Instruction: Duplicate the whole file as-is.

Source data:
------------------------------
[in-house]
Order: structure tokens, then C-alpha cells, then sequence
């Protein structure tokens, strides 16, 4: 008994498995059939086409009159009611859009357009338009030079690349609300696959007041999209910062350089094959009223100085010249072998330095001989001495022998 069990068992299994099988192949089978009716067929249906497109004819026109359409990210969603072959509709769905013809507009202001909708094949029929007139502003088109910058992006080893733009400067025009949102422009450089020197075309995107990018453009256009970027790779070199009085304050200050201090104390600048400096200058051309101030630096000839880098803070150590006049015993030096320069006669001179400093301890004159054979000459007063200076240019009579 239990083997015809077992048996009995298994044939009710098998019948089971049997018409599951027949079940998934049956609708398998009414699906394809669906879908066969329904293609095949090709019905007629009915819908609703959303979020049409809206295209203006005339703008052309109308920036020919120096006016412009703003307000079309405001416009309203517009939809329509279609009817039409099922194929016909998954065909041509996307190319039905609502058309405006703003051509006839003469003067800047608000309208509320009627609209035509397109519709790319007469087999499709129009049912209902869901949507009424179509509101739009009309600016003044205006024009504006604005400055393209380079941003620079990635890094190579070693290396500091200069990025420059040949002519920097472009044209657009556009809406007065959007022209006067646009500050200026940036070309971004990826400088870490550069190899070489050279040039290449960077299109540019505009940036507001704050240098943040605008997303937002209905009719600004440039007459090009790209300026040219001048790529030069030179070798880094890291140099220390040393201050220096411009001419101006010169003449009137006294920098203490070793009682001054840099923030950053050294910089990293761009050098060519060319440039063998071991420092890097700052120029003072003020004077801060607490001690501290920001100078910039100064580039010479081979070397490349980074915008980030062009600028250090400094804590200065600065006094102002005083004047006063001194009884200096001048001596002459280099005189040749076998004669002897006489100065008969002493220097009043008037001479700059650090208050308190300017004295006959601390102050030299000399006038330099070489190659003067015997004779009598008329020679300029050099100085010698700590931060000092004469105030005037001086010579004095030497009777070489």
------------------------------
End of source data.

[in-house]
Order: structure tokens, then C-alpha cells, then sequence
């Protein structure tokens, strides 16, 4: 008994498995059939086409009159009611859009357009338009030079690349609300696959007041999209910062350089094959009223100085010249072998330095001989001495022998 069990068992299994099988192949089978009716067929249906497109004819026109359409990210969603072959509709769905013809507009202001909708094949029929007139502003088109910058992006080893733009400067025009949102422009450089020197075309995107990018453009256009970027790779070199009085304050200050201090104390600048400096200058051309101030630096000839880098803070150590006049015993030096320069006669001179400093301890004159054979000459007063200076240019009579 239990083997015809077992048996009995298994044939009710098998019948089971049997018409599951027949079940998934049956609708398998009414699906394809669906879908066969329904293609095949090709019905007629009915819908609703959303979020049409809206295209203006005339703008052309109308920036020919120096006016412009703003307000079309405001416009309203517009939809329509279609009817039409099922194929016909998954065909041509996307190319039905609502058309405006703003051509006839003469003067800047608000309208509320009627609209035509397109519709790319007469087999499709129009049912209902869901949507009424179509509101739009009309600016003044205006024009504006604005400055393209380079941003620079990635890094190579070693290396500091200069990025420059040949002519920097472009044209657009556009809406007065959007022209006067646009500050200026940036070309971004990826400088870490550069190899070489050279040039290449960077299109540019505009940036507001704050240098943040605008997303937002209905009719600004440039007459090009790209300026040219001048790529030069030179070798880094890291140099220390040393201050220096411009001419101006010169003449009137006294920098203490070793009682001054840099923030950053050294910089990293761009050098060519060319440039063998071991420092890097700052120029003072003020004077801060607490001690501290920001100078910039100064580039010479081979070397490349980074915008980030062009600028250090400094804590200065600065006094102002005083004047006063001194009884200096001048001596002459280099005189040749076998004669002897006489100065008969002493220097009043008037001479700059650090208050308190300017004295006959601390102050030299000399006038330099070489190659003067015997004779009598008329020679300029050099100085010698700590931060000092004469105030005037001086010579004095030497009777070489």